by AEA’s Publication Team
With the passing of Valentines, the season of gifting flowers has come to a close. For a long while, and well before anyone was even thinking about Valentines, it felt as though all the adverts in facebook was all about enticing people to buy flowers. The most egregious of them all being the one about the crystal flashing rose in a dome. That one appears almost every month and each year it starts appearing earlier and earlier and for much longer. Anyways, now that it suddenly disappeared from our facebook walls, it’s embarrassing to admit just how much we found ourselves missing it. It really made everyone in the publications team wonder “just where do flowers come from anyways?” So for February’s article, we decided to do some research on the history and distribution of floriculture in the country.
History of Floriculture in the Philippines (Manuel)
Though this industry isn’t often in the limelight when it comes to sectors of the agricultural industry, Floriculture and in extension Horicultre have quite a storied and eventful history in our country. From humble beginnings in the 1970s to 1980s to being recognized as a valuable asset to the economy by the government in the mid 1980s to 1990s, one can truly say that floriculture has earned its valuable place in the modern Philippine economy. There may be issues when it comes to supply given the high demand for various kinds of flowers during the peak seasons of Valentines Day, All Saints Day, Graduation Season and the Holiday Season. All of which are remedied by importing flowers from neighboring countries. The tables below show the varieties of cut flowers grown in the country and the regions which produce the most of these cut flowers.
How Cut flowers are Grown
Moving on, of course its important to take note of how these flowers we’ve been talking about are grown and produced. As per our research, the regions of the country that produce the most ornamental cut flowers are: Cordillera Administrative Region (CAR), Central Luzon, Southern Tagalog, Western and Central Visayas, and Northern and Southern Mindanao and each of these regions have their own corresponding climates and conditions that benefit different kinds of flowers. “Among the cut flowers, chrysanthemum is largely produced in Central Visayas (86%); rose and gladiolus in the CAR (43% and 83%), respectively; and orchid (93%) and anthurium (25%) in the Davao Region (Bureau of Agricultural Statistics [BAS], 2003, in Naranja, 2006)”, reports Dait in their paper on the Cut Flower Industry of Nueva Vizcaya. This statistic just goes to show that the Floriculture Industry in our country is very much alive. The growers use different methods in order to produce and harvest these flowers. From using methyl bromide to sterilize the soil, to using drip irrigation systems, these methods prove that this industry is capable and is definitely a vital part of our economy.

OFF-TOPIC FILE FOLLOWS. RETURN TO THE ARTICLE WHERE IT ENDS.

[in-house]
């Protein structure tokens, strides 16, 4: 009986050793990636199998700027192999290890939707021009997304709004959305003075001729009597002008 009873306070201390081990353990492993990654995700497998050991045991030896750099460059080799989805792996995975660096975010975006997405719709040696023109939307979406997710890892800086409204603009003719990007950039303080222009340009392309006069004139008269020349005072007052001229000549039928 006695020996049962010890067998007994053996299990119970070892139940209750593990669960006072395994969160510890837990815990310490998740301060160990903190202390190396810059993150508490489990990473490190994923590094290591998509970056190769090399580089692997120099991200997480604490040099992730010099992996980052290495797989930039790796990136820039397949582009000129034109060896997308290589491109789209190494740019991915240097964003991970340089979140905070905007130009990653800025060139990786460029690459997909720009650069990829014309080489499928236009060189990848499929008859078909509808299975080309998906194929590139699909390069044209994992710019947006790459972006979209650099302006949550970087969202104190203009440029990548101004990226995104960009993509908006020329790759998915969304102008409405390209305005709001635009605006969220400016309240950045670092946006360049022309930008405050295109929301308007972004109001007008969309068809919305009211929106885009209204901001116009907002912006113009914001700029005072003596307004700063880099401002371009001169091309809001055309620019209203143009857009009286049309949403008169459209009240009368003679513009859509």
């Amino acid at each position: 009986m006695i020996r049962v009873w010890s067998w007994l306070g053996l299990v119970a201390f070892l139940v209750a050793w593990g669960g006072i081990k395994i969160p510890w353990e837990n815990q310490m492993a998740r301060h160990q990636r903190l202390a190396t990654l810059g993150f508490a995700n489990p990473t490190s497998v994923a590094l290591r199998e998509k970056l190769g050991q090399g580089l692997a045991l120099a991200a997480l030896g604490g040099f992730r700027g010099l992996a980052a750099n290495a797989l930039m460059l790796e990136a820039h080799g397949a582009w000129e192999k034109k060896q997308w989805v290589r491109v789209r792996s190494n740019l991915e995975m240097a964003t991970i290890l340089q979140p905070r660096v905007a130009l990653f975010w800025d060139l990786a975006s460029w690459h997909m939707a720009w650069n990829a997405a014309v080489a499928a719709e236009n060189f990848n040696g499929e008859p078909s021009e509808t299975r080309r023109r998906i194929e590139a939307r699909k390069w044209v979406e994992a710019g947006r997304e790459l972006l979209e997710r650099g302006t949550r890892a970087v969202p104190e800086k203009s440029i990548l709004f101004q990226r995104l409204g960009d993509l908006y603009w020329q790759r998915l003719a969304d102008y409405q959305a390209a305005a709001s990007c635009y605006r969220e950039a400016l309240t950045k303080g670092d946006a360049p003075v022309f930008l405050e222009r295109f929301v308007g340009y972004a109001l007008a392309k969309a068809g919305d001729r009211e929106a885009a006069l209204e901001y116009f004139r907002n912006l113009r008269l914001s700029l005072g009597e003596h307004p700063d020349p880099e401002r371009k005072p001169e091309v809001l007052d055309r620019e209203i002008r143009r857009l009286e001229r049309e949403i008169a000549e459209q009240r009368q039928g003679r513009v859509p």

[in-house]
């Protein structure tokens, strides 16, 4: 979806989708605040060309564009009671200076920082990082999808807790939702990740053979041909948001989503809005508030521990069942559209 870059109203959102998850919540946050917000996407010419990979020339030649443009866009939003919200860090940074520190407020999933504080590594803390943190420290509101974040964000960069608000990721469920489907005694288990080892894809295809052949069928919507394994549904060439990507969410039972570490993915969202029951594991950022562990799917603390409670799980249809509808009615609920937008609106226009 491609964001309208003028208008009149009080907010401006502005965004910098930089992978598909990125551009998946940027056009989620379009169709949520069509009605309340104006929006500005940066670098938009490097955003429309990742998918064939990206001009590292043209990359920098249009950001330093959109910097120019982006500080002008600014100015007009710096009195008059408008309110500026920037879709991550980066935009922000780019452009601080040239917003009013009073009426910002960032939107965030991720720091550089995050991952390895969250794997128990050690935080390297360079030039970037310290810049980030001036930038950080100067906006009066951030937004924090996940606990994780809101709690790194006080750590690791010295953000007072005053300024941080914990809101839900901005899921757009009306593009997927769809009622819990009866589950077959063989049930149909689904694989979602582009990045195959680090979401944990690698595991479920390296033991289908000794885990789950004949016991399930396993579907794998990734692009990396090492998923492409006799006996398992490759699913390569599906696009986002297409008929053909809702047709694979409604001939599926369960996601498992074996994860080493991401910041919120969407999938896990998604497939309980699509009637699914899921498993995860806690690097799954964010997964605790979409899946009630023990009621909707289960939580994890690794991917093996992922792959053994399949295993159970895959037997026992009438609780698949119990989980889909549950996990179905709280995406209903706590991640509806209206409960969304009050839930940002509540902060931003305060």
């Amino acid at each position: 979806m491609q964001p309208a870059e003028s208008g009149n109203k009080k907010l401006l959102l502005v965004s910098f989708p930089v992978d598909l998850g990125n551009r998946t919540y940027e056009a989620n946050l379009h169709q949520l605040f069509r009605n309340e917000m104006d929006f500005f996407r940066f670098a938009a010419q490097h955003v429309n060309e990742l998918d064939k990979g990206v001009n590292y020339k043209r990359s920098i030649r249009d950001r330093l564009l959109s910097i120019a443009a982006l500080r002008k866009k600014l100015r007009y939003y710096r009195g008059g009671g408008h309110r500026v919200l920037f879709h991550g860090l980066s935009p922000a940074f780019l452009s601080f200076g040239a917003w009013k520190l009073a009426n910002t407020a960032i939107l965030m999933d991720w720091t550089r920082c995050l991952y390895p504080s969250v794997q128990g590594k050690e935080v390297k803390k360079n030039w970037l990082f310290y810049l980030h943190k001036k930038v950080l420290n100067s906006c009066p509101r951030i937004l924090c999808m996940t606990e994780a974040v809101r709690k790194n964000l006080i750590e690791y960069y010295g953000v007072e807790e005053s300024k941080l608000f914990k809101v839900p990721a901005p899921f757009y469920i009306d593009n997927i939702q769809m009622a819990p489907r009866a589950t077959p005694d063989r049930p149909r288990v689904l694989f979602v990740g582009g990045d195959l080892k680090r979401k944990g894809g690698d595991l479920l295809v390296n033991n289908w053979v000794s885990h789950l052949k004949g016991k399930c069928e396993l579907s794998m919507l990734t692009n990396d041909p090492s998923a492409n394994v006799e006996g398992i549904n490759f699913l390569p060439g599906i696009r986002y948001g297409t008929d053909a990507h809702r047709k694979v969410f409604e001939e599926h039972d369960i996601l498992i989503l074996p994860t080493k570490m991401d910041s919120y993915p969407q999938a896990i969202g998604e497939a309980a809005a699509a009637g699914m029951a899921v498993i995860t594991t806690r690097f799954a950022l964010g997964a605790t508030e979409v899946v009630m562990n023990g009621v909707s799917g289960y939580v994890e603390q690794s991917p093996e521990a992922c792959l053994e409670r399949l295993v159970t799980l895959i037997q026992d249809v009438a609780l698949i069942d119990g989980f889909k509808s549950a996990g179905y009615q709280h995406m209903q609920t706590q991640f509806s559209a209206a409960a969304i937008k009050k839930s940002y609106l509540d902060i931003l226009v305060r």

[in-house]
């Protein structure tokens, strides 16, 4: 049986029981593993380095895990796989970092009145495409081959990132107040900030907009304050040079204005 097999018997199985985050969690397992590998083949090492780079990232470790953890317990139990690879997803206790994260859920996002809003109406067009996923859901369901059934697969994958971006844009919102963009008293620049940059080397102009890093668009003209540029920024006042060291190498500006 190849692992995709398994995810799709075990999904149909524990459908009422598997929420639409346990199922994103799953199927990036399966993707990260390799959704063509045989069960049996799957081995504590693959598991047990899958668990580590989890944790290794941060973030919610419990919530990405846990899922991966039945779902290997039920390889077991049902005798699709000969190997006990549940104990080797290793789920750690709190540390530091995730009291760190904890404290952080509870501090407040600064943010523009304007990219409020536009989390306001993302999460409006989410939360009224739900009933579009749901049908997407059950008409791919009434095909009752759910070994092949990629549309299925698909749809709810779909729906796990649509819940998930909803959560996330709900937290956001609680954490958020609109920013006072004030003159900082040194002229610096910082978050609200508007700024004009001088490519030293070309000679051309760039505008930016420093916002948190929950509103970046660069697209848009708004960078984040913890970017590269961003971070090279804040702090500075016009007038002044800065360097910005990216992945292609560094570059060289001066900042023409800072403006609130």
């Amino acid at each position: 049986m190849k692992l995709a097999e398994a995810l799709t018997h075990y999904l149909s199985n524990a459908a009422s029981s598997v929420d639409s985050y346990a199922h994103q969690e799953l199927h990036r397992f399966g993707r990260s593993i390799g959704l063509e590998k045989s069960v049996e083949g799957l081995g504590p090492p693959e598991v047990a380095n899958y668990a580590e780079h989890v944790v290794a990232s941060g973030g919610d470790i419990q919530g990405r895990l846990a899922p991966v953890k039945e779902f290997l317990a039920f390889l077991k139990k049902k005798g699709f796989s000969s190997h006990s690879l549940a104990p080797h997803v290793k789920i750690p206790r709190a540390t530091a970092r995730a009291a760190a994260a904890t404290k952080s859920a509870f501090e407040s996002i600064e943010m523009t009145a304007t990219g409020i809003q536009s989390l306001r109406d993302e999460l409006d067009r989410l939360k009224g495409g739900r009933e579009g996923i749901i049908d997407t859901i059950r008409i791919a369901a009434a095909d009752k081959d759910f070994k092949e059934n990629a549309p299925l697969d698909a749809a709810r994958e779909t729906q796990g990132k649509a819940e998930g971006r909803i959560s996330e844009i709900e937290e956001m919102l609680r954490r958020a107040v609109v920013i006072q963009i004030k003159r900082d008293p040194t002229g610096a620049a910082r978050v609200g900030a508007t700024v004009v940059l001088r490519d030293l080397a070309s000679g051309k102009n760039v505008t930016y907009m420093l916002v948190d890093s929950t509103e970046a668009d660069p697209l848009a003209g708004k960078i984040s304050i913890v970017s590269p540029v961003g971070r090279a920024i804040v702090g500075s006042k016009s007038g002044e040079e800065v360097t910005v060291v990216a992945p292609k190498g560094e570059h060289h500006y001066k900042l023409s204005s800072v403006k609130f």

How Flowers are Distributed
The movement of flowers in the Philippines from production to consumption can be rather complicated, but generally the floriculture industry in the Philippines is mainly supplied by the following provinces (1) Bengeut, (2) Cavite, (3) Laguna, (4) Batangas, (5) Negros Occidental, (6) Cebu, (7) South Cotobato, and finally (8) Davao (Evangeline Toroy and Katsuhisa Ito). The ones who supply these flowers are either private corporations or individual growers and depending on the origin of the flowers, the supply chain the flowers follow can vary greatly. For example, corporations are usually supply their own retailers or distribution centers with the flowers they produce rather than selling directly to a consumer. Worth noting as well, other florists who buy flowers from the corporations to sell in retail often do their purchases in cash. On the other hand, although an individual grower could sell directly to a consumer, the variety of options available to them (ex. selling to an assembler, signing a contract to supply a corporation, or distributing to a market cooperation) result in diversifying the chain of distribution for flowers that come from them. (See flowchart below for representation on distribution)
Source: A Study on The Distribution Functions for Cut Flowers in The Philippines (Evangeline Toroy and Katsuhisa Ito)
Overall however, flowers that are usually bought by consumers generally come from market areas that have garnered a reputation for being the place to buy and sell flowers. For example, Dangwa, Quiapo, and Baclaran are among the most recognized flower markets in Metro Manila.
As for the cutflowers that are the most popular in the Philippines (measured in production by volume), these are (1)Chrysanthemum, (2)Gladiola, (3)Roses, (4)Daisy, and (5)Orchids.
In conclusion, as is shown in the various data sets above, the Floriculture Industry is very much alive in the modern Philippine Economic Landscape and it’s slowly and surely becoming more and more valuable as the years go by. With the gifting of flowers for various events becoming more commonplace, this industry is sure to face shortages due to high demand though there are definitely measures in place to mitigate this possible problem. As the Valentine’s season comes to a close and as the flowers we may have gifted to our significant others wilt, may we remember the place this industry has in our country and how important it really is.